When I began my career in network security, almost a decade back, the industry standard was stateful firewalls that even had the ability to inspect some application layer protocols. I had only heard that a packet filtering firewall was the previous generation of firewalls. I never got to work with and understand how a strict packet filtering, stateless firewall works. Now, I want to understand it better. I had an intern ask me this and I want to show him the difference between the 2 firewalls. I believe iptables can be used to set up a stateless packet filtering firewall. The thing is I am not sure how a stateless firewall would track incoming responses that originate from the behind the firewall. I tried my best to find some resources online on how to implement such a firewall. Any pointers to some article would be very helpful.


For a stateless firewall, you can either accept or drop a packet based on its protocol, port number and origin ip address. For example, the rule below accepts all TCP packets from the 192.168.1.x subnet that are bound for port 80.

-A INPUT -p tcp -s -m tcp --dport 80 -j ACCEPT

For output, the rules look similar. Therefore, outgoing(egress) packets are only accepted if there is a matching rule. The rule below allows only outgoing packets on port 80.

-A OUTPUT -o eth0 -p tcp --sport 80 -j ACCEPT

For a stateful firewall, you have the ability to monitor state. For example, the rule below only accepts packets to port 80 if it is initiating a new connection or is associated with an existing connection. The tracking is done by a kernel module "ip_conntrack". It keeps a table of all active connections.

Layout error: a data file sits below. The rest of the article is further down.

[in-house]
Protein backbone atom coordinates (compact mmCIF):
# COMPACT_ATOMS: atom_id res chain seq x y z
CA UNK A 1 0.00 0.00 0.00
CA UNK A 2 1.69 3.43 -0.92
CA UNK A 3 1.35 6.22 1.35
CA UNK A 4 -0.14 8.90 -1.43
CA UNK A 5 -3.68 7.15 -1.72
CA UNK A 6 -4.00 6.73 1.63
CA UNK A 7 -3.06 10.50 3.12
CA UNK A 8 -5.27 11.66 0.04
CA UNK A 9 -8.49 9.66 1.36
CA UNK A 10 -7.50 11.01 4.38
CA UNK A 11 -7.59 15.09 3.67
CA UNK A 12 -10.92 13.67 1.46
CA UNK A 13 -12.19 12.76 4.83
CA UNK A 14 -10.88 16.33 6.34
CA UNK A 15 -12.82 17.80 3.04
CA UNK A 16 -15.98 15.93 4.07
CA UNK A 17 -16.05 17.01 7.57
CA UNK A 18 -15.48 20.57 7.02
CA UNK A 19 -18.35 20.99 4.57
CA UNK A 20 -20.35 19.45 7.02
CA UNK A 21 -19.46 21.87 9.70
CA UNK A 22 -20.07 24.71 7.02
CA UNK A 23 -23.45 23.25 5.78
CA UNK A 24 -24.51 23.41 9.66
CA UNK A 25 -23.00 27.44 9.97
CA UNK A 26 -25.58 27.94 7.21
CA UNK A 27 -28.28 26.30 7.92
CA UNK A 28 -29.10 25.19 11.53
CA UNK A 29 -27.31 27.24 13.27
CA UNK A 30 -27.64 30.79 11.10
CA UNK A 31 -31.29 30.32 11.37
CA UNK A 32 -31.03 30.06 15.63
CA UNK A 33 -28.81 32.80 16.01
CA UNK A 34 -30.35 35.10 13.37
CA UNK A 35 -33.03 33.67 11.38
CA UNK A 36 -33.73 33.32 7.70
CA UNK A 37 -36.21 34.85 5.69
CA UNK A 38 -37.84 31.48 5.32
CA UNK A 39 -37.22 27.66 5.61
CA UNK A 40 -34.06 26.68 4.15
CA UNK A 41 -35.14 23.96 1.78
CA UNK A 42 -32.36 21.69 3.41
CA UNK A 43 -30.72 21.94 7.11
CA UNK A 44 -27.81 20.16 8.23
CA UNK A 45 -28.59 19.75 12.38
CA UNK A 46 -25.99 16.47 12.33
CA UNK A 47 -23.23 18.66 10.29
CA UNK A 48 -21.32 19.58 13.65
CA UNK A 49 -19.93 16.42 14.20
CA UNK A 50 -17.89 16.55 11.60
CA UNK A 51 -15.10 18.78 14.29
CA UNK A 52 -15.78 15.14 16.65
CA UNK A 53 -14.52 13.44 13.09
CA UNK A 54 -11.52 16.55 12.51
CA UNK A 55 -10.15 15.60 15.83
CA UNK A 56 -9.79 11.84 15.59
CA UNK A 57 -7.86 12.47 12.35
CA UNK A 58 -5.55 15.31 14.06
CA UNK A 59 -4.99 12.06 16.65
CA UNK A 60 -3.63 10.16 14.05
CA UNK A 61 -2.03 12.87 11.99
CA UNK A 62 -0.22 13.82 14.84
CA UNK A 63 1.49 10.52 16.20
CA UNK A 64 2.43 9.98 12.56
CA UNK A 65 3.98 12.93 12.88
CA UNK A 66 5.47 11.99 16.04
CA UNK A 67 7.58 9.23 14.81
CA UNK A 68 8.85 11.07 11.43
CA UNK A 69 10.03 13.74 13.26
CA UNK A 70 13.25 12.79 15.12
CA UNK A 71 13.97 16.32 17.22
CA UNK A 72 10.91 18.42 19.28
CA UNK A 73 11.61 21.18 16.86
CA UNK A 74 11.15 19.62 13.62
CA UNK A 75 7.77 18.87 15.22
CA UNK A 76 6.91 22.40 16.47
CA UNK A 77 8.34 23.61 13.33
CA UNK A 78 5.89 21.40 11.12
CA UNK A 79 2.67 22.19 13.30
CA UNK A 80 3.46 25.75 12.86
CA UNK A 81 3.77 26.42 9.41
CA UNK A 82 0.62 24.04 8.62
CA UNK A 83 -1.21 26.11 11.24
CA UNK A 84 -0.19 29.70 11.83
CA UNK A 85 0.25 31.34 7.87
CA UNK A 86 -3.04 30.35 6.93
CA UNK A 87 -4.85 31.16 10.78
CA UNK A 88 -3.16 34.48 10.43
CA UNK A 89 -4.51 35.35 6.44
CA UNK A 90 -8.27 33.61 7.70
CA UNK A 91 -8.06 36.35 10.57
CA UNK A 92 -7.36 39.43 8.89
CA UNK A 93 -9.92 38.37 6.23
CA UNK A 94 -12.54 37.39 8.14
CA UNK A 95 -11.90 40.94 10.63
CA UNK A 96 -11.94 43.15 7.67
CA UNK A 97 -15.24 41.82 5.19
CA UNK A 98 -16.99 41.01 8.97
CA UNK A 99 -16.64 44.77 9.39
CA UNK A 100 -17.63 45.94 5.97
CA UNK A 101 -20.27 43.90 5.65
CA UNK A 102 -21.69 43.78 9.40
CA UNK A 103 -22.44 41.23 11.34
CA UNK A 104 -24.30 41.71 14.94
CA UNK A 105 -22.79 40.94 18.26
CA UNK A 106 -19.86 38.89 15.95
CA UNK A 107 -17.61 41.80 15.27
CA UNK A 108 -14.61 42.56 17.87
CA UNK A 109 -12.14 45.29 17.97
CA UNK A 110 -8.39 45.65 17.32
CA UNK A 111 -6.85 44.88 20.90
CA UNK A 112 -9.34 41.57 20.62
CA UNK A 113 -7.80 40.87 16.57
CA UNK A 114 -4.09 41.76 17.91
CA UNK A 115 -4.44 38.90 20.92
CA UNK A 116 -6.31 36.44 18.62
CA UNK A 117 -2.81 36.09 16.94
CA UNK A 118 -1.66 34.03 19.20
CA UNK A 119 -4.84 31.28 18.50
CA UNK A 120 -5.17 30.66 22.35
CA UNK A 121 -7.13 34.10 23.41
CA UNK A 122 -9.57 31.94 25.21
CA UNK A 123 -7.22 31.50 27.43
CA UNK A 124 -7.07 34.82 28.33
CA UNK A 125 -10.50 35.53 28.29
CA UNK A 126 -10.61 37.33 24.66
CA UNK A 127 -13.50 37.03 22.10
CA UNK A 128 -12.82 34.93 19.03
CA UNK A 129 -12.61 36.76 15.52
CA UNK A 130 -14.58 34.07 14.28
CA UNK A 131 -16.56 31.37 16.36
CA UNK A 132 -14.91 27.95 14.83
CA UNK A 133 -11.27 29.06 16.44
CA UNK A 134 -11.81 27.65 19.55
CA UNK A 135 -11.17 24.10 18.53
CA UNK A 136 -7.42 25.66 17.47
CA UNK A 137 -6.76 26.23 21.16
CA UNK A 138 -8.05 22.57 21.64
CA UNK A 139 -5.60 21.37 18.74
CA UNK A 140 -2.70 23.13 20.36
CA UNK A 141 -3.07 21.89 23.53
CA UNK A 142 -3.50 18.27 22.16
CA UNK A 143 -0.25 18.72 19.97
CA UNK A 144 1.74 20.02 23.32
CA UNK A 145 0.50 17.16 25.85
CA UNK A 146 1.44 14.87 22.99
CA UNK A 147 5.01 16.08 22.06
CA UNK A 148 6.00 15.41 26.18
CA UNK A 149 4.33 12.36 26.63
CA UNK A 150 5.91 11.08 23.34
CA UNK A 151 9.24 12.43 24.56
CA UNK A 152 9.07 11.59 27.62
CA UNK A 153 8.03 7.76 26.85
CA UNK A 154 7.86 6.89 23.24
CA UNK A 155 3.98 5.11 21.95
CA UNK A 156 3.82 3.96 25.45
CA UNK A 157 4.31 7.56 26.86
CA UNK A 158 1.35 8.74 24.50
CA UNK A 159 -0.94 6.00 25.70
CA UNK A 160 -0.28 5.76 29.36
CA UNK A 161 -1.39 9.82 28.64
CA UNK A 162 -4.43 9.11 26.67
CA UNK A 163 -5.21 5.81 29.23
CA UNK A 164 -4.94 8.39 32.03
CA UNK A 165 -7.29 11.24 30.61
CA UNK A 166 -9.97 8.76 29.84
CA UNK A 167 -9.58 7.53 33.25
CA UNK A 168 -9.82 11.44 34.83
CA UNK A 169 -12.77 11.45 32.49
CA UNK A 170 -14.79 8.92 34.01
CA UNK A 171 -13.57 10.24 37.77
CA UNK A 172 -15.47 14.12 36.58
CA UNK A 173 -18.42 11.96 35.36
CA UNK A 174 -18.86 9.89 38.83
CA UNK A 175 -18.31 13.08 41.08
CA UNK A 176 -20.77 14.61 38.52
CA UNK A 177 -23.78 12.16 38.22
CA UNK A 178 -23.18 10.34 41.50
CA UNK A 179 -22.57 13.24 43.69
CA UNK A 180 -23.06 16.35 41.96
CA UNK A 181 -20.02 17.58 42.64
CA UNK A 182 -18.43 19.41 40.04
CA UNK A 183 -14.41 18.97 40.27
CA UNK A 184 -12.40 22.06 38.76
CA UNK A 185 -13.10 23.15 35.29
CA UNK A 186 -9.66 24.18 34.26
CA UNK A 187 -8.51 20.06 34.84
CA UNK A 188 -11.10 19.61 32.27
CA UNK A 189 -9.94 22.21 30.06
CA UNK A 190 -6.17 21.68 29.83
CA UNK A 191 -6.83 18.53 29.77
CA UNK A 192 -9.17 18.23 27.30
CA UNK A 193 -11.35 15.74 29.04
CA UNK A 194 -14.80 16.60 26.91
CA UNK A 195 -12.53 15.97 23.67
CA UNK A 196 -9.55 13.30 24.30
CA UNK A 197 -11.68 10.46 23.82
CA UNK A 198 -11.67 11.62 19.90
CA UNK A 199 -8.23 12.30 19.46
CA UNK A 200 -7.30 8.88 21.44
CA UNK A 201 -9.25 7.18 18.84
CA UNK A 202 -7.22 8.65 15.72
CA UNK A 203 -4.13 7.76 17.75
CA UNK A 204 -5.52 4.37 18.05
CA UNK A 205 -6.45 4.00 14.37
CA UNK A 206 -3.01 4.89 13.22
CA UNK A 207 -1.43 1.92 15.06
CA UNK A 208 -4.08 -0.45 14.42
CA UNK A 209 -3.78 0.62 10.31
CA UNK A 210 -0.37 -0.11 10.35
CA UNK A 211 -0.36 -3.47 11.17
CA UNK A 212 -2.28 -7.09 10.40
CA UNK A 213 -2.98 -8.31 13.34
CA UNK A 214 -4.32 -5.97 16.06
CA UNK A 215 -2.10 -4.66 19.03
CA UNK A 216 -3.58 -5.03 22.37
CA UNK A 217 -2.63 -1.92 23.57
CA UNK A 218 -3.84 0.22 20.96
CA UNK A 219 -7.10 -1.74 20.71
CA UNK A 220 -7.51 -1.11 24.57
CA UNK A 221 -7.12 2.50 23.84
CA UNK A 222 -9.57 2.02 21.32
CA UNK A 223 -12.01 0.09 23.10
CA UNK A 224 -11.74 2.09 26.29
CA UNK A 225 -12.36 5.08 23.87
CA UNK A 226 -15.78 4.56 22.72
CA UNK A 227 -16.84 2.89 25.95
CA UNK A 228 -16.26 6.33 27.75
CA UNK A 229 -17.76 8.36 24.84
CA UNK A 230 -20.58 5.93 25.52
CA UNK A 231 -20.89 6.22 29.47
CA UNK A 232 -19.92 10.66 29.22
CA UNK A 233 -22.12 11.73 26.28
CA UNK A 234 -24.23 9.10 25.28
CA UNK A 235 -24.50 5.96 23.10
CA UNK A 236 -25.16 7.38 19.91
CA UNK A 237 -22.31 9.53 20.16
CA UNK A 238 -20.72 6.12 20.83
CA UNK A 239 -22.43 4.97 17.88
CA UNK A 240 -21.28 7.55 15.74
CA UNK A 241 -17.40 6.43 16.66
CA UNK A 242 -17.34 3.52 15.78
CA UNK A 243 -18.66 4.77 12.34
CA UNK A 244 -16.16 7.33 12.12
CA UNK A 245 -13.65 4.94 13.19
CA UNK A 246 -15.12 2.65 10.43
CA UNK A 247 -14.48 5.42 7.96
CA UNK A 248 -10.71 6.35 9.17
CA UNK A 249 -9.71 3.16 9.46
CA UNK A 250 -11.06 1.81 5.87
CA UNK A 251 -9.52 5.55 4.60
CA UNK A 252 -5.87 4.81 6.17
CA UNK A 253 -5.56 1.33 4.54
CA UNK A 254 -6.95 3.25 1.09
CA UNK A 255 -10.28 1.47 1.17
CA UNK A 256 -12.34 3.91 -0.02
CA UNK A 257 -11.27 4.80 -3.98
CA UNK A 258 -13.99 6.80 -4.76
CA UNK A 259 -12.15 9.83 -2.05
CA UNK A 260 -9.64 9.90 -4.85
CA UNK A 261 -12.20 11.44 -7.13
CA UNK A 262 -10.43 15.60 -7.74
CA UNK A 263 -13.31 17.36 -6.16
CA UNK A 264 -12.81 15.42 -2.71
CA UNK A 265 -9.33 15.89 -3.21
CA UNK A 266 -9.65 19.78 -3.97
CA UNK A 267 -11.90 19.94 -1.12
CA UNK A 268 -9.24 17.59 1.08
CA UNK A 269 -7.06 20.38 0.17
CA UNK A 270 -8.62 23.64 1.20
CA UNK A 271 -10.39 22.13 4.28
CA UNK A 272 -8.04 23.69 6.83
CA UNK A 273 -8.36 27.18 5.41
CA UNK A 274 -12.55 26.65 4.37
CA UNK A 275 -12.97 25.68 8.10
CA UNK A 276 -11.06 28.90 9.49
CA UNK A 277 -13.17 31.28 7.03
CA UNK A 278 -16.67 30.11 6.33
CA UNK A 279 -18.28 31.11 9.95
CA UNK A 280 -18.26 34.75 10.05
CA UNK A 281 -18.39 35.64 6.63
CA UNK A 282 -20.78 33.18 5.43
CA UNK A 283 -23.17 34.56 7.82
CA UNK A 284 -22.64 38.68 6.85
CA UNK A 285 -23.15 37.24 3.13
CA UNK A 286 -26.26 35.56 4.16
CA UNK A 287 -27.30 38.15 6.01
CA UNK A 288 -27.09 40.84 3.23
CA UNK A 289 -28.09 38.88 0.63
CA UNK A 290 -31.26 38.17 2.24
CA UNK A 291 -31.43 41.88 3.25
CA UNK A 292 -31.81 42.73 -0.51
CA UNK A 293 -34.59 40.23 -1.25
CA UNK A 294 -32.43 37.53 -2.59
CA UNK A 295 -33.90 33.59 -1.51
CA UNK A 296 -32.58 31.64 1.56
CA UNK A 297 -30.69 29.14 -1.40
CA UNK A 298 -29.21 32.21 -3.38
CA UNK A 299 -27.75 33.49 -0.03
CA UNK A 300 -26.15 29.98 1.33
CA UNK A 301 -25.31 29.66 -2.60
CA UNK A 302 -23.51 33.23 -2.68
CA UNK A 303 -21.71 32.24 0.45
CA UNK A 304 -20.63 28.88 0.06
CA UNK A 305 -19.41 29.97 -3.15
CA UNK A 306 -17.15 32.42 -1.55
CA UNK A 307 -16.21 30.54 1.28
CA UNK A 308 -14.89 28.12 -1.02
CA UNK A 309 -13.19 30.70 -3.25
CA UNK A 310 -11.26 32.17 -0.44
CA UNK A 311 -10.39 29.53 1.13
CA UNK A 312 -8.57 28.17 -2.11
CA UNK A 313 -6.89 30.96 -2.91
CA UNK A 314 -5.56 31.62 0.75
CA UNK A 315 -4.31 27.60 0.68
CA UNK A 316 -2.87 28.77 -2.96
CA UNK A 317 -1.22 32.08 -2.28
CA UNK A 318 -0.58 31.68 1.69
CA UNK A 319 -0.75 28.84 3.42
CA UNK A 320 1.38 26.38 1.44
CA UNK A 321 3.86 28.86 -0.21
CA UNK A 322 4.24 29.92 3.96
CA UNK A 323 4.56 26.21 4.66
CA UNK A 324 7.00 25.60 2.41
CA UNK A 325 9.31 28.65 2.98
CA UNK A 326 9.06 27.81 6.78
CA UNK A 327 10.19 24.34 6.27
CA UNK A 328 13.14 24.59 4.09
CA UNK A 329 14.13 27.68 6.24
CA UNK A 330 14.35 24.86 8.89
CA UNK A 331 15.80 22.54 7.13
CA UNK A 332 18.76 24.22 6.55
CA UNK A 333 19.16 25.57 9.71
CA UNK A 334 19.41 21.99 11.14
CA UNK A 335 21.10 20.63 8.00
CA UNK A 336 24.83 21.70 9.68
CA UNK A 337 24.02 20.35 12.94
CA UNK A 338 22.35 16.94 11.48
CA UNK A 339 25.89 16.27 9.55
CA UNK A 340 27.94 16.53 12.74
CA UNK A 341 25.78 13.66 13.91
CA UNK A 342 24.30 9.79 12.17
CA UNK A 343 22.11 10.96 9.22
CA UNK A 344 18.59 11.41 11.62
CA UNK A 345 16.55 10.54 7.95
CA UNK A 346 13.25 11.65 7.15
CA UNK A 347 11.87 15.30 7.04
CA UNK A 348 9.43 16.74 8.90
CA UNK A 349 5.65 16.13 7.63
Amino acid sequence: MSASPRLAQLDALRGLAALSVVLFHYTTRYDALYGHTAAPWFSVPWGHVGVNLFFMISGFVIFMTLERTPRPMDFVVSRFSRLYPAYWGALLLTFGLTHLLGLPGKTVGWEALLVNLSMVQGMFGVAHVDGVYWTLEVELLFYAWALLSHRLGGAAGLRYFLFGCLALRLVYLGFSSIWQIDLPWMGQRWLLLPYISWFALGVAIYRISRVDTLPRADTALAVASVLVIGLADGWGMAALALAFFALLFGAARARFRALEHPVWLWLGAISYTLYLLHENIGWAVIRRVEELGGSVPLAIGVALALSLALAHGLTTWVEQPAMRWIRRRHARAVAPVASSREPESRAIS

-A INPUT -p tcp --dport 80 -m state --state NEW,ESTABLISHED -j ACCEPT
  • What about rule for the return traffic for egress packets? Dec 8 '14 at 15:13
  • The first rule. Since it is stateless, it cannot differentiate return traffic from new traffic so it can only decide based on protocol, port number and origin ip address. Dec 8 '14 at 15:17
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    Suppose I go out to www.google.com from the LAN. This would mean something like -> www.google.com:80. Now the return traffic would be www.google.com:80 -> How did a stateless firewall handle this sort of return traffic? What rules did they have in place to tackle such traffic? Dec 8 '14 at 17:55
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    You would have to manually open port 513 to 65535 for it to happen. Have a look at serverfault.com/questions/253508/…. The first 2 answers use the ip_conntrack module to provide stateful capability. The last uses only stateless features. Dec 9 '14 at 1:15

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